In some sports, such as cycling or cricket, size is advantageous but can, at some point, start to become a drawback. Former Croatian tennis player (now coach) Ivan Ljubicic reckons that male tennis players have an optimum size of around 6ft 5in. "You can make the most of the height," he said in interview in 2013, "without giving up too much in the other areas." But while there are ways of asserting your power without having height and weight on your side, being faced with a larger opponent takes some getting over, according to Paul Russell, a chartered psychologist with a particular interest in sport. "If you're transfixed on their size," he says, "you become very problem focused. You focus on the fact that he's bigger than you – 'Oh God, he's still bigger than me!' – and that multiplies and snowballs. I work with athletes on detaching themselves from that and becoming more solution focused, playing to your strengths in order to nullify theirs."

In some sports, such as sumo wrestling, brute force is paramount and there's seemingly no upper limit to weight; American amateur Emmanuel Yarborough is the current Guinness World Record holder for heaviest living athlete, weighing in at 319kg at his peak – although he's since slimmed down to more dainty 270kg. In other sports, most notably football, height and weight seems to offer no particular advantage; according to one study, 95% of the world's population would fall into the body type distribution of great footballers – and according to another, height could even prove to be a disadvantage, as taller players are statistically more likely to be blamed for fouls.

The spectacle of physical collision between players has a darker side, particularly in super-sized modern rugby; while there have always been smacks on the head, injuries have increased and early retirements are rising. But this is not a sport that can somehow be de-powered or divided into weight classes; it has become survival of the largest. "For me," sighs Ed Morrison, "one of the principles of rugby was that it was a game for all shapes and sizes. But," he continues excitedly, "there's a player called Matthew Morgan in the Welsh squad who's probably 11 stone soaking wet – and what a wonderful player. When he gets the ball, I lift myself off my seat. He can do things that people can only dream about – and it's amazing, in a way, in terms of his physique and his size, that he's survived this far." The statistics may show that rugby is a game for man-mountains – but maybe size isn't everything. µ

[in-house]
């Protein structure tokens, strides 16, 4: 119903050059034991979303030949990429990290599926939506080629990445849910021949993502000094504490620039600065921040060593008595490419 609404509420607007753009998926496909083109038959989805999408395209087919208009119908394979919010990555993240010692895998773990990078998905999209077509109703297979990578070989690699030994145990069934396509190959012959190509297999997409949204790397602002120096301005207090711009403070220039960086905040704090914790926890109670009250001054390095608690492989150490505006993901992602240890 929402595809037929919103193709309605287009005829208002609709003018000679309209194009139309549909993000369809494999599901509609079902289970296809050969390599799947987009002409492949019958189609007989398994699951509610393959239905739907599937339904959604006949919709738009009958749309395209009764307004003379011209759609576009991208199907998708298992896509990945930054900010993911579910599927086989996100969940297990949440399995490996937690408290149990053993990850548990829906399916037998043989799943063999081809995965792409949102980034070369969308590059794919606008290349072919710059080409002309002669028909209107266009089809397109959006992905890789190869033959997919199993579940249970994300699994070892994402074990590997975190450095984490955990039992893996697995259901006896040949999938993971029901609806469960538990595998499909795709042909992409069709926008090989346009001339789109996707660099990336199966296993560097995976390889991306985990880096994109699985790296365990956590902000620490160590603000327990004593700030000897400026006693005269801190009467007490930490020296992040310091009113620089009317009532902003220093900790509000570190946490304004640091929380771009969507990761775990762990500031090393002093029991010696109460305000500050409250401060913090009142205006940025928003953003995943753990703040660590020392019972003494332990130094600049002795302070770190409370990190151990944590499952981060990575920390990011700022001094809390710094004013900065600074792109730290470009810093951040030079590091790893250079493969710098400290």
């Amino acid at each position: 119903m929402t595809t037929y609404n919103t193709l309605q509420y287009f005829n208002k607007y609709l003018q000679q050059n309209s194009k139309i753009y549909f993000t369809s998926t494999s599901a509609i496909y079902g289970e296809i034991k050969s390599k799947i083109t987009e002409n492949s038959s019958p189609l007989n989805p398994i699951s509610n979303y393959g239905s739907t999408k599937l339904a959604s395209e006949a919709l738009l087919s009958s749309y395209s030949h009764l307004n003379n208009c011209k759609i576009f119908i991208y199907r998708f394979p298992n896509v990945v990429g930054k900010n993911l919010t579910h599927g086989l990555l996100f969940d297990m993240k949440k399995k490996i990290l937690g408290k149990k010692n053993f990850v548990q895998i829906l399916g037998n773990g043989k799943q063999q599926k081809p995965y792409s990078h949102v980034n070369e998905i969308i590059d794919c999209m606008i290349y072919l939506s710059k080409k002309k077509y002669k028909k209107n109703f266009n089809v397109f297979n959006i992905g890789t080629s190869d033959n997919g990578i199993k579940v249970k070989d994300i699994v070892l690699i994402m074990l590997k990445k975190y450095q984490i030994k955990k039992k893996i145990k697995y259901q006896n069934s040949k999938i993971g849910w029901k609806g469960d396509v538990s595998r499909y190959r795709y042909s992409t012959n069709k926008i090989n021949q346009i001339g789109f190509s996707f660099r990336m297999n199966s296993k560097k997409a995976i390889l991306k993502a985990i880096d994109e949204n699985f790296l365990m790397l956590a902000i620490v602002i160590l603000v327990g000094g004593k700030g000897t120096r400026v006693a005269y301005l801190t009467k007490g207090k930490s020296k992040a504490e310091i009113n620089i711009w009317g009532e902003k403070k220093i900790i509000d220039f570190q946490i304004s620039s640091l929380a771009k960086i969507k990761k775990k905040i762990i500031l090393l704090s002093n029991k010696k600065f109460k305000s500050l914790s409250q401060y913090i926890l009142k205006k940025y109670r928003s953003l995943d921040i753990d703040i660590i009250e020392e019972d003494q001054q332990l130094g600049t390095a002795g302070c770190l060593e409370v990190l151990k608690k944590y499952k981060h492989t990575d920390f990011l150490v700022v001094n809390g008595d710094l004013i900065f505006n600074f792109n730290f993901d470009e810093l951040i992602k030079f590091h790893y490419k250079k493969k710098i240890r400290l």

incredible hulks five men not to mess with

Alexander Karelin

Considered the greatest Greco-Roman wrestler of all time, his extraordinary strength led to various nicknames including 'Russian Bear', 'Russian King Kong', and 'The Experiment'. It's not surprising the 6ft 4in retiree weighed in at 290lbs considering he was a 12lb baby. Never mind his opponents – his poor mother.

Eric Esch

Bearing an uncanny resemblance to the fibrous legume, it's not hard to see why Esch was given his nickname, 'Butterbean'. At a pretty average 5ft 11in, the American heavyweight boxer makes up for impact with his weight: all 425lbs of it. No wonder he managed to knock out 58 of his 89 opponents during his career.

William Perry

It was Perry's diet that really made him a superstar (and gave him his nickname 'The Refrigerator'). He claimed to eat eight cheeseburgers, six portions of chips, and six shakes – just for lunch. The 335lb Chicago Bears lineman was the proud owner of the largest NFL Championship ring that's ever been produced.

John Daly

While American Daly would almost be considered trim by his country's standards, on the golf course his 276lb figure was quite unique. Known for his chaotic personal life, the 1995 Open champion gambled away £39m and had four failed marriages. He has since had a gastric band fitted and given up the booze.

Dwayne Leverock

At the 2007 Cricket World Cup, 280lb Leverock was the largest player in the tournament. When the Bermudian bowler claimed two of England's best batsmen – Paul Collingwood and Kevin Pietersen – in successive overs, he gained a huge following and it led to headlines such as "Big trouble from little Bermuda".